HomeCollaborationsGreekThe first Program on Everyday Life and Culture in Greece was recently instituted at The University of Peloponnese

The first Program on Everyday Life and Culture in Greece was recently instituted at The University of Peloponnese

The first Program on Everyday Life and Culture in Greece was recently instituted at The
University of Peloponnese. Founder and Head of the Program is the anthropologist C. Nadia
Seremetakis (www.seremetakis.com), known worldwide for her influential writings as well
as her engagement with and contributions in public anthropology.
The Program aiming at promoting and sustaining a dialogue between academia and the
wider society, held its first public- multimedia-participatory Symposium on Taste and
Memory in the S. Peloponnese (region of Messinia) from March 13 to 19, and is to be
diffused, by popular demand, into other regions immediately after.

Based on professor Seremetakis’s notion of “ethnography as performance” and drawing on
her book The Senses Still, this
event involved the active, voluntary participation of over 20 schools (elementary and high
schools) of the region, over 25 local cultural organizations, public organizations such as
theater, dance, music, the authorities of the area (all six Mayors and municipalities of
Messinia), 75 university students, and numerous citizens.

As professor Seremetakis claims, the effective mobilization and collaboration of all these
forces in presenting original works for a specific event like this—call it public anthropology,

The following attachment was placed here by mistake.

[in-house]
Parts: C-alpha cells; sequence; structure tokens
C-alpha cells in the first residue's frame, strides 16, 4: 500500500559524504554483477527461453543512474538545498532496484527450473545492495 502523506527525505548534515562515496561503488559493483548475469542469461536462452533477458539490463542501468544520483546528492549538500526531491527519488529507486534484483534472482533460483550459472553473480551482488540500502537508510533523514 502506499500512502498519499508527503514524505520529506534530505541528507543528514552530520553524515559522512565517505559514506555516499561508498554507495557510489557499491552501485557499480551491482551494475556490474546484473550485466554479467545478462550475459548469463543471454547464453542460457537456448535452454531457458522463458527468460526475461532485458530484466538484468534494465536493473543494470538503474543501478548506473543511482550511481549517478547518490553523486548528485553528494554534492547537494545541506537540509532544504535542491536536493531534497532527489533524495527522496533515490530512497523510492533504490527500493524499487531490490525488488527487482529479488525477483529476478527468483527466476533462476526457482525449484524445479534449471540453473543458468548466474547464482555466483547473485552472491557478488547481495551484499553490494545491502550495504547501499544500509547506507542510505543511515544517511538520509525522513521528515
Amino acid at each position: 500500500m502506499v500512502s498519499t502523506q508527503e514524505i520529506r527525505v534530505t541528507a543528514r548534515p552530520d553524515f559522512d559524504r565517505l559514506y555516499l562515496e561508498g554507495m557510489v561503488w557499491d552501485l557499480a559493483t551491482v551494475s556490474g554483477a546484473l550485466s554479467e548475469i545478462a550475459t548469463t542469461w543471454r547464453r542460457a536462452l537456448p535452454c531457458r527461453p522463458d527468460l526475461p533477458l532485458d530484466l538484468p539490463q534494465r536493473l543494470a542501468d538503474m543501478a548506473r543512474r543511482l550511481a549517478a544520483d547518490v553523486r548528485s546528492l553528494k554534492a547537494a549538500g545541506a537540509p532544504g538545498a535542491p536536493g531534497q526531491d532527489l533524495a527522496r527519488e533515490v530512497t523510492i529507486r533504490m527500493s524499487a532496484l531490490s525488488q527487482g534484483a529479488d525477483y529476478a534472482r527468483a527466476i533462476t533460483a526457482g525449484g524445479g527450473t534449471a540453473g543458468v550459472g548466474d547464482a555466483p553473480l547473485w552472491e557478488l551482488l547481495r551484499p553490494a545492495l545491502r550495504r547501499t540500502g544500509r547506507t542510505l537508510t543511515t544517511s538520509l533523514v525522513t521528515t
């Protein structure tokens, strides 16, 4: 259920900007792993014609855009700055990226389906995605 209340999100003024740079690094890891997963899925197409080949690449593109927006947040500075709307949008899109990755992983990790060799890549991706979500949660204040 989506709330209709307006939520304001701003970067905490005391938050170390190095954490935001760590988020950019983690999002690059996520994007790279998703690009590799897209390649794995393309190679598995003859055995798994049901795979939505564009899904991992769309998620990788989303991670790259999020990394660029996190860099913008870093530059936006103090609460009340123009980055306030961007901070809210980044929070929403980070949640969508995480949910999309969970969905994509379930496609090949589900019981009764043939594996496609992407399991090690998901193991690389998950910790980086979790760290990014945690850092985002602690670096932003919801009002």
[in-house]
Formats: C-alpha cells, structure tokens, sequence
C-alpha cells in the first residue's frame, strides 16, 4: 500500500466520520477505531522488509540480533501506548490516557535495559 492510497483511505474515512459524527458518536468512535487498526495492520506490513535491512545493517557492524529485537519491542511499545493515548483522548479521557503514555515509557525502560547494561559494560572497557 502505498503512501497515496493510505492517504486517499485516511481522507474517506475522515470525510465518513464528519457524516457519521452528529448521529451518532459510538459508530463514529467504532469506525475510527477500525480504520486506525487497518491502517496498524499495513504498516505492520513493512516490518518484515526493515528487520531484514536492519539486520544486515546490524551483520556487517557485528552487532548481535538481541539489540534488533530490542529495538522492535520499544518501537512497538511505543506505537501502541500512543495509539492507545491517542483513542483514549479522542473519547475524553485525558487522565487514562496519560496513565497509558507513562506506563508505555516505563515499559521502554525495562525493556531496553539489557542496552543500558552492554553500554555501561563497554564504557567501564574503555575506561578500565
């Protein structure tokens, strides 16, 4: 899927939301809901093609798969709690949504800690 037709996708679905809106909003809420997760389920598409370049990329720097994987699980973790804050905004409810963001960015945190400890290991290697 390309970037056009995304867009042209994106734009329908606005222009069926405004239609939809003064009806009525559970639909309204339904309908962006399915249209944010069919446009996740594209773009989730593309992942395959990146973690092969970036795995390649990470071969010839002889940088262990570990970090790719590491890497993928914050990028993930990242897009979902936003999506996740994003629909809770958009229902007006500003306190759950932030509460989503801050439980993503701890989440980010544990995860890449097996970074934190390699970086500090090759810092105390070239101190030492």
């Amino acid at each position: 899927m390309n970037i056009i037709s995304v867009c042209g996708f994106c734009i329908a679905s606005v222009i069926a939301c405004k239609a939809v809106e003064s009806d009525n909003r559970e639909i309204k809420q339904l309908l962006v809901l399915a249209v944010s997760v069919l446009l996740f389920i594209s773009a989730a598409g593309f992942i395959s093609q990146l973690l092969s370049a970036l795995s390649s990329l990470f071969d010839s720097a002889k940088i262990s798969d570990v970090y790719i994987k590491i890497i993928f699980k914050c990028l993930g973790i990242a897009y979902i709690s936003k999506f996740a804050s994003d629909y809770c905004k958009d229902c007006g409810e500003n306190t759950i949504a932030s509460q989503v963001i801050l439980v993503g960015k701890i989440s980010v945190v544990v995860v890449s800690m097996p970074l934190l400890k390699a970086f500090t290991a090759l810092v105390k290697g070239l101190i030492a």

cultural management, public education, or whatever—, can only be succeeded by “good
ethnography—ethnography as both research method and writing. The former trains you to
‘excavate’ and ‘communicate’, the latter to ‘synthesize’ effectively the uncovered

This multidisciplinary event featured lectures by renown Greek scholars, artistic
performances, and a four-level exhibition which included over 300 student’s paintings and
ceramic creations of sweet and salty memories, numerous narrations and poems on “recipes
with memory”, as well as collections of gastronomic metaphors in everyday speech, in
poetry, in popular lyrics, in ancient texts, in fairytales, and much more. These were
accompanied by homemade tit-bits and sweets offered by citizens, and local products by
world-acclaimed food businesses.
Film projections included a video documentary which registered the mobilization and
preparation of schools (students and teachers) for their participation in the event. This too
was produced by UoP students-doctoral candidates under the supervision of prof.
The Aftertaste of the event included aesthetic and gustatory interventions in the eating
areas of the university by both local citizens and students, as well as the installation of a
handmade compost bin on university campus.

The event was attended by over 500 citizens, 179 of which received certification, among
them 76 undergraduate and graduate
students, and it was covered by local and national media.

As prof. Seremetakis stated in the media, this certainly offers a different picture of “Greek
crisis” than the one prevailing in the news.
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“excerpt from ANTHROPOLOGY NOW “

Symposium-Public Event

University of the Peloponnese

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